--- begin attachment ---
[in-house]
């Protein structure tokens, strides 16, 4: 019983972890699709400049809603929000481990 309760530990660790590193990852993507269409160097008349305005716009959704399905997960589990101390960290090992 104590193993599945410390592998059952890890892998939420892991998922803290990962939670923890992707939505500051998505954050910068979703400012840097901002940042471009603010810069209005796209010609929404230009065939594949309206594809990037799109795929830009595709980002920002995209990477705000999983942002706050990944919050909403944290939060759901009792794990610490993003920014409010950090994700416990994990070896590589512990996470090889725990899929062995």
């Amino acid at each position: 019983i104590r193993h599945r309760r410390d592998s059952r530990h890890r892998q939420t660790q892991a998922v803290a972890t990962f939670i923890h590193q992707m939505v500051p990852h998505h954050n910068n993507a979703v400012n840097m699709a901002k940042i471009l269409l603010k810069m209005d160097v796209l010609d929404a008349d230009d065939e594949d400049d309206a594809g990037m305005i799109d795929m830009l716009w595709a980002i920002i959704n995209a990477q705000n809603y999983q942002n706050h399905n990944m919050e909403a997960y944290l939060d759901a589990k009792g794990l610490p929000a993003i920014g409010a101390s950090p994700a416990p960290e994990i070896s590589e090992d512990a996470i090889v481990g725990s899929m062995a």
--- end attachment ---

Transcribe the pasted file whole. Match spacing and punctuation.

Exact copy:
[in-house]
């Protein structure tokens, strides 16, 4: 019983972890699709400049809603929000481990 309760530990660790590193990852993507269409160097008349305005716009959704399905997960589990101390960290090992 104590193993599945410390592998059952890890892998939420892991998922803290990962939670923890992707939505500051998505954050910068979703400012840097901002940042471009603010810069209005796209010609929404230009065939594949309206594809990037799109795929830009595709980002920002995209990477705000999983942002706050990944919050909403944290939060759901009792794990610490993003920014409010950090994700416990994990070896590589512990996470090889725990899929062995």
């Amino acid at each position: 019983i104590r193993h599945r309760r410390d592998s059952r530990h890890r892998q939420t660790q892991a998922v803290a972890t990962f939670i923890h590193q992707m939505v500051p990852h998505h954050n910068n993507a979703v400012n840097m699709a901002k940042i471009l269409l603010k810069m209005d160097v796209l010609d929404a008349d230009d065939e594949d400049d309206a594809g990037m305005i799109d795929m830009l716009w595709a980002i920002i959704n995209a990477q705000n809603y999983q942002n706050h399905n990944m919050e909403a997960y944290l939060d759901a589990k009792g794990l610490p929000a993003i920014g409010a101390s950090p994700a416990p960290e994990i070896s590589e090992d512990a996470i090889v481990g725990s899929m062995a």